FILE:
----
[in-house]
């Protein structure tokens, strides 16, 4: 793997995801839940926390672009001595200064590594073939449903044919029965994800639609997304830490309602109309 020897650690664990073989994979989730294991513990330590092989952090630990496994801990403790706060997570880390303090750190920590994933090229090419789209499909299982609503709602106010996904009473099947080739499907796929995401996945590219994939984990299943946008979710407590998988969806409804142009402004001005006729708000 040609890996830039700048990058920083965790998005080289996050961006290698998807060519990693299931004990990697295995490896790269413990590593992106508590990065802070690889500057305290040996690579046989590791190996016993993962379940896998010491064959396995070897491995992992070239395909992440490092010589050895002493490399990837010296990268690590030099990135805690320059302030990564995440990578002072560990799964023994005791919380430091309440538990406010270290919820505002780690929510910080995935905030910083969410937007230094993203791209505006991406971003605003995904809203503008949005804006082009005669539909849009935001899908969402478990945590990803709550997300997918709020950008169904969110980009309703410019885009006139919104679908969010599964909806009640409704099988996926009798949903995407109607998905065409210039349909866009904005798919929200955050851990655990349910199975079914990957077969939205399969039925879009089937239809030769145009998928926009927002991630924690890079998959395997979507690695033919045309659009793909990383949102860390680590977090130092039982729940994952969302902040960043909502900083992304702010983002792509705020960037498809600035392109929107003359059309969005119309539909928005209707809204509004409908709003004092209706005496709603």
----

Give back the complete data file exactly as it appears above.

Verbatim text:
[in-house]
């Protein structure tokens, strides 16, 4: 793997995801839940926390672009001595200064590594073939449903044919029965994800639609997304830490309602109309 020897650690664990073989994979989730294991513990330590092989952090630990496994801990403790706060997570880390303090750190920590994933090229090419789209499909299982609503709602106010996904009473099947080739499907796929995401996945590219994939984990299943946008979710407590998988969806409804142009402004001005006729708000 040609890996830039700048990058920083965790998005080289996050961006290698998807060519990693299931004990990697295995490896790269413990590593992106508590990065802070690889500057305290040996690579046989590791190996016993993962379940896998010491064959396995070897491995992992070239395909992440490092010589050895002493490399990837010296990268690590030099990135805690320059302030990564995440990578002072560990799964023994005791919380430091309440538990406010270290919820505002780690929510910080995935905030910083969410937007230094993203791209505006991406971003605003995904809203503008949005804006082009005669539909849009935001899908969402478990945590990803709550997300997918709020950008169904969110980009309703410019885009006139919104679908969010599964909806009640409704099988996926009798949903995407109607998905065409210039349909866009904005798919929200955050851990655990349910199975079914990957077969939205399969039925879009089937239809030769145009998928926009927002991630924690890079998959395997979507690695033919045309659009793909990383949102860390680590977090130092039982729940994952969302902040960043909502900083992304702010983002792509705020960037498809600035392109929107003359059309969005119309539909928005209707809204509004409908709003004092209706005496709603």